Massachusetts RMV knew of backlog years before deadly crash
BOSTON (AP) — Officials within the Massachusetts Registry of Motor Vehicles grappled for years without success to clear chronic backlogs in the processing of notifications sent by other states of infractions by Massachusetts drivers, according to testimony on Tuesday at an oversight hearing prompted by a crash that killed seven motorcyclists in New Hampshire.
Members of the Legislature’s transportation committee sought to learn why information that Volodymyr Zhukovskyy had been arrested for drunken driving in Connecticut weeks before the June 21 crash — which could have triggered a suspension of his commercial driver’s license — was not acted upon by the Massachusetts agency.
Registry officials acknowledge that tens of thousands of such out-of-state notices have gone unprocessed for years, instead left to pile up in boxes stored in a state office.
“In the midst of all this, seven families experienced an unimaginable tragedy and they didn’t deserve explanations or excuses,” said Erin Devaney, in explaining Tuesday her decision to resign as head of the agency days after the New Hampshire crash exposed the lapses. “They deserved to have someone being accountable and acknowledge that the service that the registry of motor vehicles provided was unacceptable in this instance.”
Devaney testified that when she was appointed by Republican Gov. Charlie Baker to lead the agency in 2015, no system existed for processing out-of-state notices. The following year she assigned the task to the Merit Rating Board, which historically has been responsible for reviewing in-state violations by Massachusetts drivers and imposing any insurance surcharges warranted.
While some progress was subsequently made in addressing the backlog, glitches during the installation of a new computer system at the registry in March 2018 prompted a decision to focus on the handling of in-state violations at the expense of out-of-state notices because the board could not “fix it all at the same time,” Devaney said.
Brie-Anne Dwyer, an auditor with the Massachusetts Department of Transportation, which oversees the registry, testified that she told registry officials in March that she had discovered within the new computer system an “open queue” containing 12,899 unprocessed out-of-state notifications.
In an internal memo made public by the legislative committee, Dwyer said she asked Thomas Bowes, head of the Merit Rating Board, who was responsible for entering the information and that Bowes responded “nobody,” explaining his department had not been given sufficient staff resources to address the backlog amid the ongoing computer issues.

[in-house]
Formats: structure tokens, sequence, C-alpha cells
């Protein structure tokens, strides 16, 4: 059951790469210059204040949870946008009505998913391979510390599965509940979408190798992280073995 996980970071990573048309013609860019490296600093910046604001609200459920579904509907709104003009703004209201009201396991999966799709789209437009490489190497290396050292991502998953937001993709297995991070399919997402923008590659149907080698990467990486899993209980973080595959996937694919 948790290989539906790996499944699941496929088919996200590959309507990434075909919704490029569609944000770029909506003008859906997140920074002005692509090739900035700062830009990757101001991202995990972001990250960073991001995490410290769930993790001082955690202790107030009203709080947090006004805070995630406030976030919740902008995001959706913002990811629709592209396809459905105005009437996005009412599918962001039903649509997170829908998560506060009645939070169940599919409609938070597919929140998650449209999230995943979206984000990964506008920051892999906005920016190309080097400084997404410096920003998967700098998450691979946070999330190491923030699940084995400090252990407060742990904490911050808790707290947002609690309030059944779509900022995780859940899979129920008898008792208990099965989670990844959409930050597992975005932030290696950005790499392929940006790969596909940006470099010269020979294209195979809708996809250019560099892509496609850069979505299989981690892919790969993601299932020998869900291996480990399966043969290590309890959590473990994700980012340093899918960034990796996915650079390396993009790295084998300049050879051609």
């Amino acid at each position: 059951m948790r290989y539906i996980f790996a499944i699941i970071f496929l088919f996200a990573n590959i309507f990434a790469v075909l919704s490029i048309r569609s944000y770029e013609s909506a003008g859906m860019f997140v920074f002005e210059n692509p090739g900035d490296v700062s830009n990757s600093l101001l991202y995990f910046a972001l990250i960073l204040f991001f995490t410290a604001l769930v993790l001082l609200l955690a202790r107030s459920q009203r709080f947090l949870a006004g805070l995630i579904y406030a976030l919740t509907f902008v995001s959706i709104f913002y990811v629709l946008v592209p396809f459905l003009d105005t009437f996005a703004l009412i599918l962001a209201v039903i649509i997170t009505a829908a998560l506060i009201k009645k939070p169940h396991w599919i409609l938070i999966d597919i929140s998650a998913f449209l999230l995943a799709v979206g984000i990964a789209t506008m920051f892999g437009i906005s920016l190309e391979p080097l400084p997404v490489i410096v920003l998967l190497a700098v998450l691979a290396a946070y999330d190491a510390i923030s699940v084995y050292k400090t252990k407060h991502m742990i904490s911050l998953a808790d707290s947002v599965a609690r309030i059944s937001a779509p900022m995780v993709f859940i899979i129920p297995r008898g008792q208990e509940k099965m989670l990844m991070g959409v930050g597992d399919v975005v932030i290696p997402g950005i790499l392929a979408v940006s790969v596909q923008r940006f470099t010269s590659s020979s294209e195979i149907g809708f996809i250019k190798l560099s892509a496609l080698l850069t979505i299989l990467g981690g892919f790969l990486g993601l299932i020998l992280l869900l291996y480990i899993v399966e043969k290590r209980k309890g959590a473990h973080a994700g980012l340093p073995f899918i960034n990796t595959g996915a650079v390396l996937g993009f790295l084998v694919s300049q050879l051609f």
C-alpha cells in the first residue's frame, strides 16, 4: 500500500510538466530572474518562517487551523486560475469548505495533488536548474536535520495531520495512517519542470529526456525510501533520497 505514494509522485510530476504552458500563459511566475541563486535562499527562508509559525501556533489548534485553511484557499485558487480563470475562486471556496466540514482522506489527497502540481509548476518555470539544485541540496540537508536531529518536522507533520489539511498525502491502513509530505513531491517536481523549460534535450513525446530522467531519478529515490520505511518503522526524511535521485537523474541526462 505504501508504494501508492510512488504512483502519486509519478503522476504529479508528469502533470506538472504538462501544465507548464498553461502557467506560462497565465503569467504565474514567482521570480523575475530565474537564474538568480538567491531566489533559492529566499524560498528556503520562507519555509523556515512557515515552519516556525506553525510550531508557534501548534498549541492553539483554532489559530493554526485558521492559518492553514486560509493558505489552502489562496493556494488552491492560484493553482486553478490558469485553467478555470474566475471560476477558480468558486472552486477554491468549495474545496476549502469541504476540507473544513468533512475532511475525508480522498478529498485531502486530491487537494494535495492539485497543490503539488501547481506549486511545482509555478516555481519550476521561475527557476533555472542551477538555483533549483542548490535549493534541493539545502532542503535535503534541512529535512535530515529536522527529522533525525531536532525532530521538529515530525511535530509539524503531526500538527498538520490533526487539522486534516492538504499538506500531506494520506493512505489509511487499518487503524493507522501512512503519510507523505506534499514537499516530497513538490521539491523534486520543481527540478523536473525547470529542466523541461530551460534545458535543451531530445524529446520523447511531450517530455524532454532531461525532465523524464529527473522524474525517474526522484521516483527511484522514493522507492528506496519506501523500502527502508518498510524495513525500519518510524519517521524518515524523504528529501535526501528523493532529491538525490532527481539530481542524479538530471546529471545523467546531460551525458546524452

Asked hypothetically by one lawmaker if correcting the reporting issues promptly might have prevented the loss of life in the New Hampshire crash, Dwyer responded: “It’s possible.”
Registry officials have said an internal review prompted by the deadly crash has resulted in license suspensions for more than 1,600 Massachusetts motorists.
Zhukovskyy, 23, of West Springfield, Massachusetts, has pleaded not guilty to negligent homicide in connection with the crash. The seven who died in the collision with a pickup truck hauling a flatbed trailer were members of the Jarheads, a New England motorcycle club that includes Marines and their spouses.
The legislative panel heard testimony for more than seven hours Tuesday after its initial attempt to hold the hearing on July 22 was quickly suspended when the Baker administration declined to make certain officials available to testify, citing a desire not to interfere with an ongoing, independent audit of the registry.
On Monday, however, Baker told reporters that he expected any officials asked to appear before the committee to do so, and without any limitations on their testimony. Some Democrats have criticized Baker, claiming he failed to properly oversee the critical state agency.
Democratic Rep. William Strauss, the House chair of the committee, called the crash a “terrible tragedy” while acknowledging that the hearing would not alone resolve the complex issues involved.
“No one witness, no single document answers all the questions,” Strauss said.